High court overturns acquittal of HS2 protester after appeal by prosecution
Judges direct conviction of Elliott Cuciurean in what is being seen as blow to right to protest
The high court has directed that a protester against the HS2 rail line who was originally acquitted of aggravated trespass should be convicted after an appeal by the director of public prosecutions.
In a decision that will come as a blow to protesters more widely, two judges, including the lord chief justice, Lord Burnett, ordered that the case of Elliott Cuciurean be remitted to the magistrates court with a direction to convict.
In the magistrates court, Cuciurean’s counsel had successfully argued that finding him guilty of aggravated trespass would be a disproportionate interference of his rights of freedom of expression and freedom of assembly under articles 10 and 11 respectively of the European convention on human rights.
They had relied on the judgment of the supreme court when quashing the convictions of Nora Ziegler and three others who had formed a blockade outside a London arms fair. In that case, in June last year, the UK’s highest court said there must be a test of “proportionality” weighing up the defendants’ rights to freedom of expression and freedom of assembly against the disruption caused.
The ruling was a boon for protesters and was subsequently cited in other cases, including by six climate crisis activists for a protest that halted the Docklands Light Railway and the acquittal of four people over the toppling the statue of the slave trader Edward Colston in Bristol.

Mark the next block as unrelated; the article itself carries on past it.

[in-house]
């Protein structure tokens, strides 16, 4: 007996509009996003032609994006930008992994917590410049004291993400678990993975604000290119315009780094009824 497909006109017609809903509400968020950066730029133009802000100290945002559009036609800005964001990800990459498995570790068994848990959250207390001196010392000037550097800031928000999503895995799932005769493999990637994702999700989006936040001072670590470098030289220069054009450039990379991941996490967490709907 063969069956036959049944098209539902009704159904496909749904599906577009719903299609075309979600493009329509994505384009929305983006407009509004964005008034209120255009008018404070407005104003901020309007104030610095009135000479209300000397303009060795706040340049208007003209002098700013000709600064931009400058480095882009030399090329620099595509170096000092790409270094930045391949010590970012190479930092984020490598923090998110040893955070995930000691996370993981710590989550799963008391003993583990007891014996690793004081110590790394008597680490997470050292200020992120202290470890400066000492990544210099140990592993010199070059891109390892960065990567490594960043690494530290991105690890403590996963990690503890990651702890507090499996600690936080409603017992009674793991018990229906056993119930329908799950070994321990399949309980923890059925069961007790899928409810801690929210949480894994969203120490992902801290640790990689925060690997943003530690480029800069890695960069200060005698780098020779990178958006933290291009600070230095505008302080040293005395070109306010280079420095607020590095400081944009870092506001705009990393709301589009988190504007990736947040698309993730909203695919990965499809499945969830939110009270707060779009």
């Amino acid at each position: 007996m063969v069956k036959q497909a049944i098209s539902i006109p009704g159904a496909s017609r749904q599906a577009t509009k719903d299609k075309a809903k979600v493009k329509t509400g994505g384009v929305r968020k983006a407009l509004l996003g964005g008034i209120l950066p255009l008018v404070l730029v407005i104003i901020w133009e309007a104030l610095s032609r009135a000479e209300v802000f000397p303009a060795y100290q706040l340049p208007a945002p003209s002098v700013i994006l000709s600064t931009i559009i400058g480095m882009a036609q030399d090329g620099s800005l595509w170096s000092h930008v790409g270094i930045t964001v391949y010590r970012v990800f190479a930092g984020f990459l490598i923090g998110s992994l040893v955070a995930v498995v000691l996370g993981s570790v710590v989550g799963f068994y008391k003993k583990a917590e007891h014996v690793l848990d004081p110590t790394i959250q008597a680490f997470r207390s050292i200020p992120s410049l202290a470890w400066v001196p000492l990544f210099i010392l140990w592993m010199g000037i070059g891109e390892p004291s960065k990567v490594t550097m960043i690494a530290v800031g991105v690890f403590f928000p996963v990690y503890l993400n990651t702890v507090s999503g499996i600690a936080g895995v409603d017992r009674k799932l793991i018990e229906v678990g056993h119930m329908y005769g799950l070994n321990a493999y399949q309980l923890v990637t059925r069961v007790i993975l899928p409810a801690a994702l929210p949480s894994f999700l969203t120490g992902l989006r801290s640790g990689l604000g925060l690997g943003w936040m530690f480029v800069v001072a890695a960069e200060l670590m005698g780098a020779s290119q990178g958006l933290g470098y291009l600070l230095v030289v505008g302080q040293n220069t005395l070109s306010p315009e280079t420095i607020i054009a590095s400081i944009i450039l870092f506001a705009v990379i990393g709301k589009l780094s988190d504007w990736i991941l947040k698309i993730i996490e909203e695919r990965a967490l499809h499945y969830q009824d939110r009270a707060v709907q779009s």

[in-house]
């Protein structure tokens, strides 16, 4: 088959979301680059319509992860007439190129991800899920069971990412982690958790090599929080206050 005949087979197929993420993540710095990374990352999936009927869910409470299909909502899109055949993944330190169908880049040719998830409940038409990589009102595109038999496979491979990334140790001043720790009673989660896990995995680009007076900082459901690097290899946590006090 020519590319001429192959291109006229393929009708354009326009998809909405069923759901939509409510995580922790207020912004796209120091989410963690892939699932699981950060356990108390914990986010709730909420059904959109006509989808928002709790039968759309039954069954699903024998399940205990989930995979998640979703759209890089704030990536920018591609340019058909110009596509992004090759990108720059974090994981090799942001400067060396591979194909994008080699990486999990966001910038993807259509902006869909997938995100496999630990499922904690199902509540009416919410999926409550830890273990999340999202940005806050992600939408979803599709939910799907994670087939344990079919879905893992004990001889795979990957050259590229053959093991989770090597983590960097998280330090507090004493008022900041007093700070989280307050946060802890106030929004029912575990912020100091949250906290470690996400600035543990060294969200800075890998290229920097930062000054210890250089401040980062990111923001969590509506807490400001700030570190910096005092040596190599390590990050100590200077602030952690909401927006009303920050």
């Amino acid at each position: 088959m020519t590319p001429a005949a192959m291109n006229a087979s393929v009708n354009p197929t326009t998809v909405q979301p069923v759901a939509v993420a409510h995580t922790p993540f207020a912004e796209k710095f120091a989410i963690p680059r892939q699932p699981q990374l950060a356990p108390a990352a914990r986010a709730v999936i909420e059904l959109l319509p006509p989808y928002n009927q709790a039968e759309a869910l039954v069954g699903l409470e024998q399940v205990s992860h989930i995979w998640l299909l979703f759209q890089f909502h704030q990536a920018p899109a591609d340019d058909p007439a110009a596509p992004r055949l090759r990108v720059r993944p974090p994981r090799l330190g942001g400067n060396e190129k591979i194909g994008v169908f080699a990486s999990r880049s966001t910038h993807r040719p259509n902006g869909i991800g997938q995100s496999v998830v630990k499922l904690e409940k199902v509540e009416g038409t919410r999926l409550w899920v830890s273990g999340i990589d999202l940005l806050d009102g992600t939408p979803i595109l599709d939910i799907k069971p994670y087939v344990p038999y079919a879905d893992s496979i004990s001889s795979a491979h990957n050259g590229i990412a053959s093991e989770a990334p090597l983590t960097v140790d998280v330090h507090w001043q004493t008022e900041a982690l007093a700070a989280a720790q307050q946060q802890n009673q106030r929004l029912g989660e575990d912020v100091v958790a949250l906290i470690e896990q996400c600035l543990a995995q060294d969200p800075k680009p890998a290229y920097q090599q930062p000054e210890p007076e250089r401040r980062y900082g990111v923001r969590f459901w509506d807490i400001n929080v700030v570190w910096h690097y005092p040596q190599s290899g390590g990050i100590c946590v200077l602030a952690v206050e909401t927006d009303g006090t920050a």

But Wednesday’s ruling by the high court placed limits on its applicability. The written judgment said: “Ziegler does not lay down any principle that for all offences arising out of ‘non-violent’ protest the prosecution has to prove that a conviction would be proportionate to the defendant’s rights under articles 10 and 11 of the European convention on human rights.”
It also distinguished between offences, such as those in the Ziegler case, subject to a defence of lawful or reasonable excuse, and those which are not. Another distinction it made in the current case was that the protest was on private property, stating: “Articles 10 and 11 do not bestow any ‘freedom of forum’ to justify trespass on private land or publicly owned land which is not accessible by the public.”
Tom Wainwright, a criminal barrister at Garden Court law, specialising in protests, who was not involved in the current case, said: “It may be that this case will get appealed to the supreme court and they can then clarify what they actually meant [in Ziegler] but it kind of puts us back in the position before the Ziegler case.”